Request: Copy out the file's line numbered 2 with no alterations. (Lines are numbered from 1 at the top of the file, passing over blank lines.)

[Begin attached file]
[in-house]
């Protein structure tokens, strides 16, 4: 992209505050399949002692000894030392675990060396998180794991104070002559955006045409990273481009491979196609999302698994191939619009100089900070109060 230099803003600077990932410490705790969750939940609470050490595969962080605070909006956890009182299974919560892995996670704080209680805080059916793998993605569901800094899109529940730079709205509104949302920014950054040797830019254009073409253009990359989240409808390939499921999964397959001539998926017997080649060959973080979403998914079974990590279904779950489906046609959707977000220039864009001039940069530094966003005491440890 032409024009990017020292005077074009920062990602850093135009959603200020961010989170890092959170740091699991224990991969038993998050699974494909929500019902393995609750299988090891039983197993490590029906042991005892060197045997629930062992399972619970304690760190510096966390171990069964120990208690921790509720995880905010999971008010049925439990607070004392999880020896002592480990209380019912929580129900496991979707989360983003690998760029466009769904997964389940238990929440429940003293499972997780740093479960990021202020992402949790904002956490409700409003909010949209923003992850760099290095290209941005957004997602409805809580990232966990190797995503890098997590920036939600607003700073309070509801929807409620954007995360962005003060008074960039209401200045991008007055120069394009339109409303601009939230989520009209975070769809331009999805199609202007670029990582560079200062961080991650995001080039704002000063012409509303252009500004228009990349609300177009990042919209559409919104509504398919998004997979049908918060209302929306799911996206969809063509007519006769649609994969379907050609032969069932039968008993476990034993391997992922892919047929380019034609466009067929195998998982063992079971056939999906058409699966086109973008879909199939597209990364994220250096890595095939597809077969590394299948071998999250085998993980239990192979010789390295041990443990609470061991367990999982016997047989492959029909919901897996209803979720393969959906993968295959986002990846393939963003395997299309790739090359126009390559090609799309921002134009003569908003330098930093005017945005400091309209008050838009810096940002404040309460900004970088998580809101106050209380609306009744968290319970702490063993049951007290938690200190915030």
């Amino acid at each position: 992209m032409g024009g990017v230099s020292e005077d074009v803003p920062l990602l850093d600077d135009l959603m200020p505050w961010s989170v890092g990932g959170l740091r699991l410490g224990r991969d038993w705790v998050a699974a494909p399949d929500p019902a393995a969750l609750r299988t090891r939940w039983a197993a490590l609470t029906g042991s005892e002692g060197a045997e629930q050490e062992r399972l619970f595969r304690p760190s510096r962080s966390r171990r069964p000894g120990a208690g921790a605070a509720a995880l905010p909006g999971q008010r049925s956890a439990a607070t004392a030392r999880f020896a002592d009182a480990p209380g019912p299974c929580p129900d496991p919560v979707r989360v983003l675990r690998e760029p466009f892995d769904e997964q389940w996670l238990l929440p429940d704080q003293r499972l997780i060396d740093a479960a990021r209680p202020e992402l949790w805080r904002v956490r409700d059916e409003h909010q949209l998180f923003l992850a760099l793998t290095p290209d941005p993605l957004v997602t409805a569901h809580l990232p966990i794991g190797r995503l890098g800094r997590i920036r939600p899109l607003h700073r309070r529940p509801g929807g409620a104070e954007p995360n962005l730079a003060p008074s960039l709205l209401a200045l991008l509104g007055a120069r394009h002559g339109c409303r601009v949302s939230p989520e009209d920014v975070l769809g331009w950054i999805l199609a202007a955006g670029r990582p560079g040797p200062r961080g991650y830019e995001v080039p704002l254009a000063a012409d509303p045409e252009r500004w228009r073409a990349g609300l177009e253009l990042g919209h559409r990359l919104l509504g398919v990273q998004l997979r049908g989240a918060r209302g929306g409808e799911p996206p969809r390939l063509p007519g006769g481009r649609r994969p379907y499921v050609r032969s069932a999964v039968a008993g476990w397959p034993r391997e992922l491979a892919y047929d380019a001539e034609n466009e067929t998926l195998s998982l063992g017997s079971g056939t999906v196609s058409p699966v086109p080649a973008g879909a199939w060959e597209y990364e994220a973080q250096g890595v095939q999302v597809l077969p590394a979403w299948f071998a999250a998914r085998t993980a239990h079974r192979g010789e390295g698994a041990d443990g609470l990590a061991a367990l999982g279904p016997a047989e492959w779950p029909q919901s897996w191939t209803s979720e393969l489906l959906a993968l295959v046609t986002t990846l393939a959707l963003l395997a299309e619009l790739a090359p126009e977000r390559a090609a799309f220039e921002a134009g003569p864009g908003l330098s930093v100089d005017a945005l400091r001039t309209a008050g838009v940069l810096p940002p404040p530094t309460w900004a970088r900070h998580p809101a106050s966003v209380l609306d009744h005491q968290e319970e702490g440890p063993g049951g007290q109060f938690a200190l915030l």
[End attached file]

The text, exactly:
């Protein structure tokens, strides 16, 4: 992209505050399949002692000894030392675990060396998180794991104070002559955006045409990273481009491979196609999302698994191939619009100089900070109060 230099803003600077990932410490705790969750939940609470050490595969962080605070909006956890009182299974919560892995996670704080209680805080059916793998993605569901800094899109529940730079709205509104949302920014950054040797830019254009073409253009990359989240409808390939499921999964397959001539998926017997080649060959973080979403998914079974990590279904779950489906046609959707977000220039864009001039940069530094966003005491440890 032409024009990017020292005077074009920062990602850093135009959603200020961010989170890092959170740091699991224990991969038993998050699974494909929500019902393995609750299988090891039983197993490590029906042991005892060197045997629930062992399972619970304690760190510096966390171990069964120990208690921790509720995880905010999971008010049925439990607070004392999880020896002592480990209380019912929580129900496991979707989360983003690998760029466009769904997964389940238990929440429940003293499972997780740093479960990021202020992402949790904002956490409700409003909010949209923003992850760099290095290209941005957004997602409805809580990232966990190797995503890098997590920036939600607003700073309070509801929807409620954007995360962005003060008074960039209401200045991008007055120069394009339109409303601009939230989520009209975070769809331009999805199609202007670029990582560079200062961080991650995001080039704002000063012409509303252009500004228009990349609300177009990042919209559409919104509504398919998004997979049908918060209302929306799911996206969809063509007519006769649609994969379907050609032969069932039968008993476990034993391997992922892919047929380019034609466009067929195998998982063992079971056939999906058409699966086109973008879909199939597209990364994220250096890595095939597809077969590394299948071998999250085998993980239990192979010789390295041990443990609470061991367990999982016997047989492959029909919901897996209803979720393969959906993968295959986002990846393939963003395997299309790739090359126009390559090609799309921002134009003569908003330098930093005017945005400091309209008050838009810096940002404040309460900004970088998580809101106050209380609306009744968290319970702490063993049951007290938690200190915030």